The aspirating device 10 is non-ventilating and intended to be releasibly and alignably joined to the exposed end of an indwelling endotracheal tube, generally designated 24, only at the time of use. The term "non-ventilating" is intended to mean having no capacity to force the patient to involuntarily ventilate. The device 10 is intended to be removed from the patient when a single use of the device 10 has been completed. The structure and the placement of the endotracheal tube 24 is conventional and requires no further description here. The endotracheal tube 24 is conventionally equipped with a fitting, generally designated 26, at the exposed proximal end thereof, which is force-fit into the proximal end 25 of the endotracheal tube 24 and presents central radially-extending tabs 27 and an exposed outwardly directed cylindrical extension 28. The fitting 26 has a hollow passage axially disposed along its interior. The endotracheal tube 24 is illustrated as having been properly placed through the mouth and the throat of a patient, generally designated 30.

The catheter tube 12 is controlled solely by manual manipulation thereof through the envelope and is at no time subject to mechanical manipulation. The aspirating catheter tube 12 has sufficient strength to prevent buckling, bending and twisting of the catheter tube which would otherwise occlude or tend to occlude the catheter tube. The aspirating catheter tube 12 is formed of a suitable synthetic resinous material, such as a medical grade transparent polyvinyl chloride and further comprises an annular wall essentially of uniform thickness throughout having uniform inside and outside diameters. The outside diameter is selected to comfortably pass through the endotracheal tube and throat and into either lung of the patient while accommodating simultaneous voluntary respiration by the patient through the hollow bell housing of the fitting 16 and the interior of the endotracheal tube.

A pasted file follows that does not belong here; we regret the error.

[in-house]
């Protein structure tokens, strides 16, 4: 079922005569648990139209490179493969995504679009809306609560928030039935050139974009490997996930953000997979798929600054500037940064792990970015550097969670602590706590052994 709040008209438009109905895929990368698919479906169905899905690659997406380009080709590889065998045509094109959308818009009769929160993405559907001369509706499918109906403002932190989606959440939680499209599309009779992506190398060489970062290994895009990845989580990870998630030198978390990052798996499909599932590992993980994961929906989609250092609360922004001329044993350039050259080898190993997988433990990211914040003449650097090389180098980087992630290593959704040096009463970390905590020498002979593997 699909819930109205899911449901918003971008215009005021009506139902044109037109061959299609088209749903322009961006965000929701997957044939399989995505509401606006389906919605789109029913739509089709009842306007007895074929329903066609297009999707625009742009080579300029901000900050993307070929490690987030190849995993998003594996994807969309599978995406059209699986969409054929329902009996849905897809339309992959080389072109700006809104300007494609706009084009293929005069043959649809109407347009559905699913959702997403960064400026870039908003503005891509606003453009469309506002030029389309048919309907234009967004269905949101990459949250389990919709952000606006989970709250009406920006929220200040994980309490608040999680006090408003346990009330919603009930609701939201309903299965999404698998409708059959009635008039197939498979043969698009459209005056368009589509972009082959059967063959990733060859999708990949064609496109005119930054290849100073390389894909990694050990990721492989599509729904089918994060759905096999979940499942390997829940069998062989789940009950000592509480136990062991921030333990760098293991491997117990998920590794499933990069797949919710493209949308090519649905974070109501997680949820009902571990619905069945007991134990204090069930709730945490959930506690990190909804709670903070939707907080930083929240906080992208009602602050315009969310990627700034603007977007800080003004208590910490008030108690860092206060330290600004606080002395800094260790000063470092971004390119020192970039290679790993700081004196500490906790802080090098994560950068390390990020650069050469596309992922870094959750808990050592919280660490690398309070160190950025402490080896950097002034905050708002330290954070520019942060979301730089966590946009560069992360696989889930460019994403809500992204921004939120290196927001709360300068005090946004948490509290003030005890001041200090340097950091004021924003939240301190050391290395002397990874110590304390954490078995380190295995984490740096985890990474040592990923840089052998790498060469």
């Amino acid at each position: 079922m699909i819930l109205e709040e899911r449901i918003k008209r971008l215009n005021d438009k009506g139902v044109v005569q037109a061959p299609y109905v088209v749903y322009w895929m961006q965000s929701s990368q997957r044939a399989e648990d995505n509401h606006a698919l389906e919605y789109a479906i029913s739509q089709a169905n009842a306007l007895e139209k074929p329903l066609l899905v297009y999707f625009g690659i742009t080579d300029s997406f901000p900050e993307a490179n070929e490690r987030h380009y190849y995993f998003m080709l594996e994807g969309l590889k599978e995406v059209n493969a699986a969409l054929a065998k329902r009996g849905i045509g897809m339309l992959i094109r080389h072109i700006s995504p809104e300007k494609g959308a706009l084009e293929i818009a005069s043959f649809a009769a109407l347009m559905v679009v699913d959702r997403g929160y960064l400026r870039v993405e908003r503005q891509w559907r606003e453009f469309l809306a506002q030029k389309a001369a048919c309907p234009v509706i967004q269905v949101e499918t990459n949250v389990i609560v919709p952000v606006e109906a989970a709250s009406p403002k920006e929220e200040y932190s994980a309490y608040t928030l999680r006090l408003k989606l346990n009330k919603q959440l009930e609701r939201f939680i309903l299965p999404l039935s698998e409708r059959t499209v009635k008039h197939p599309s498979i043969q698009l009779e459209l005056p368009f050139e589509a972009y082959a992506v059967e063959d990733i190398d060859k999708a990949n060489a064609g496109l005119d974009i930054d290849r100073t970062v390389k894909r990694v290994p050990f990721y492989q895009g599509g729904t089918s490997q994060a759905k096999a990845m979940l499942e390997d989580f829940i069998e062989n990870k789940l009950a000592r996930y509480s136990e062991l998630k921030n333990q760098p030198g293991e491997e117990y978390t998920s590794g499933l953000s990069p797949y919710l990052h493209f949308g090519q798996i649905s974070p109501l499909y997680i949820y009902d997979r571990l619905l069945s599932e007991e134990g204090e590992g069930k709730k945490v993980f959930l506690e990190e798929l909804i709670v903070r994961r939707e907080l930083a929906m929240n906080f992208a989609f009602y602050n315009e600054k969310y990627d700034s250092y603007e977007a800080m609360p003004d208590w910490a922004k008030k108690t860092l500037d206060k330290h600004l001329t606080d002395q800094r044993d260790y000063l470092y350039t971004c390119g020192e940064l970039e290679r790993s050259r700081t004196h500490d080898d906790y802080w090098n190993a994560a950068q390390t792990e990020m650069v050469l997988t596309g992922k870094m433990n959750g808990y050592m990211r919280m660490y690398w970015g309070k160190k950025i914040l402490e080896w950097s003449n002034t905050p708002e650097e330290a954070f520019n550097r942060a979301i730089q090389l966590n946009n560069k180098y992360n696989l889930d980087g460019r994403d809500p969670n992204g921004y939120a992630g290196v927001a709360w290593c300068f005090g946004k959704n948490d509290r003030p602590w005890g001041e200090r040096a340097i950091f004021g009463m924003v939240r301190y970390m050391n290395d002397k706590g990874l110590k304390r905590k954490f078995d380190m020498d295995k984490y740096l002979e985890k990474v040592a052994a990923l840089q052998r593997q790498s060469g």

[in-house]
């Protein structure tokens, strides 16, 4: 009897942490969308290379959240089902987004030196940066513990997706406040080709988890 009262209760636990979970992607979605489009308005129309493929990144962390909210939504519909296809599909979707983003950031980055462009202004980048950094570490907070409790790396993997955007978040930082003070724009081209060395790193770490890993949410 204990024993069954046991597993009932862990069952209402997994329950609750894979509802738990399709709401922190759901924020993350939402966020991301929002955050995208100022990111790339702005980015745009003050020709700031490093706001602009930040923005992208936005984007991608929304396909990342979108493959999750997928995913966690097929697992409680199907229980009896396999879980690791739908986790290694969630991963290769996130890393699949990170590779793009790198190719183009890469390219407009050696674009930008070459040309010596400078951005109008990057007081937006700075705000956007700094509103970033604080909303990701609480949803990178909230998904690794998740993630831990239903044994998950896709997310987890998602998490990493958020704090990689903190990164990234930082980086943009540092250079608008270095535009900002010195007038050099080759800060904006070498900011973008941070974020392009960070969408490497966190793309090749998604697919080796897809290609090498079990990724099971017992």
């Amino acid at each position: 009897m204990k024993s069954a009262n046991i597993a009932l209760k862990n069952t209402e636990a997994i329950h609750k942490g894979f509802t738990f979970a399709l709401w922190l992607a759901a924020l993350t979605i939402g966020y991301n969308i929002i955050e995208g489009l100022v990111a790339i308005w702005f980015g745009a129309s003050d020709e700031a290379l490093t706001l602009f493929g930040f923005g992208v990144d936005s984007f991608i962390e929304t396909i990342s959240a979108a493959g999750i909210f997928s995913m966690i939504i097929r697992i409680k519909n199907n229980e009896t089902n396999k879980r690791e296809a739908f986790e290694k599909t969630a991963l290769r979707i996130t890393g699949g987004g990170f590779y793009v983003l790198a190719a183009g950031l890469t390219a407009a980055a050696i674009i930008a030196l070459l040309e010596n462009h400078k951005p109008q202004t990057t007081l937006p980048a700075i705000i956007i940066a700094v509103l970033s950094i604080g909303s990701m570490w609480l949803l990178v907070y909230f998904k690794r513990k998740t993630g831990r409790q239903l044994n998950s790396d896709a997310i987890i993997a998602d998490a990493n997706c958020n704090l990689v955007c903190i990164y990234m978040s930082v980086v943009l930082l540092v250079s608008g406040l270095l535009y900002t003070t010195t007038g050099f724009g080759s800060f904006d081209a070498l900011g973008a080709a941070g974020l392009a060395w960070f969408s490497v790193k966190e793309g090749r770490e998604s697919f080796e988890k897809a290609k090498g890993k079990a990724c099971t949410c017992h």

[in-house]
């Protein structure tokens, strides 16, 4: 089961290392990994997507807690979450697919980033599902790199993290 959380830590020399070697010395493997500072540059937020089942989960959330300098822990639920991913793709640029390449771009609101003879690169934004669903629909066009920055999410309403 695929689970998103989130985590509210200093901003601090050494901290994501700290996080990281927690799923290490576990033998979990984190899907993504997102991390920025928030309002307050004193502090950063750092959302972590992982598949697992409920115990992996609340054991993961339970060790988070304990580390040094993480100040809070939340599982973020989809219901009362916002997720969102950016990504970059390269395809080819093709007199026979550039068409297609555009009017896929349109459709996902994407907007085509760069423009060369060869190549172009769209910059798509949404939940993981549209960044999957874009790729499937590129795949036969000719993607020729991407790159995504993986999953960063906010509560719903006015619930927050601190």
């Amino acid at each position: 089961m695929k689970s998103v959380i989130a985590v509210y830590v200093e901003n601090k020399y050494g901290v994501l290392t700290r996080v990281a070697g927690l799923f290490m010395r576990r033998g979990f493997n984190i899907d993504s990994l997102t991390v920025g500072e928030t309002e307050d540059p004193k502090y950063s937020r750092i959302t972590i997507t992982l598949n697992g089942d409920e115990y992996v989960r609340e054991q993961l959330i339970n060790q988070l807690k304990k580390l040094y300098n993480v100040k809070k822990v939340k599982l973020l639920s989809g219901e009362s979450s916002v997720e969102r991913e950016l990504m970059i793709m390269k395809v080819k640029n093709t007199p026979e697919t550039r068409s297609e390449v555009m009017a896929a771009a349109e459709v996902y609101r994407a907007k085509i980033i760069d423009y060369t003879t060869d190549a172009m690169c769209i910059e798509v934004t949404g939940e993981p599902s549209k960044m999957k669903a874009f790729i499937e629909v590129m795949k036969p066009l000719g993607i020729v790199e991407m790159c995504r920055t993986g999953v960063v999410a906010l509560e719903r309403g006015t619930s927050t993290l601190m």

The catheter tube 12 comprises a distal end 32, which is inserted into the lung of the patient 30. The distal end 32 is equipped with one or more intake ports 33 (FIG. 4) by which secretions existing within the lung of the patient may be drawn into the hollow interior of the catheter tube 12 and thence along the length thereof and across the valve 20, as hereinafter more fully explained. The proximal end 34 of the catheter tube 12 is anchored to the valve 20 in a manner explained in greater detail later.

The catheter tube 12 is adapted to be reciprocally and, if desired, rotationally displaced to and fro through the fitting 16 generally along the axis of the device 10 and along the axis of the endotracheal tube 26, for purposes yet to be more fully explained. The outside diameter of the catheter tube 12 is correlated with the transverse size of the passageway through the fitting 26 so that the distal end 32 of the catheter tube 12 can freely pass through the fitting 26 and along the hollow interior of the endotracheal tube 24.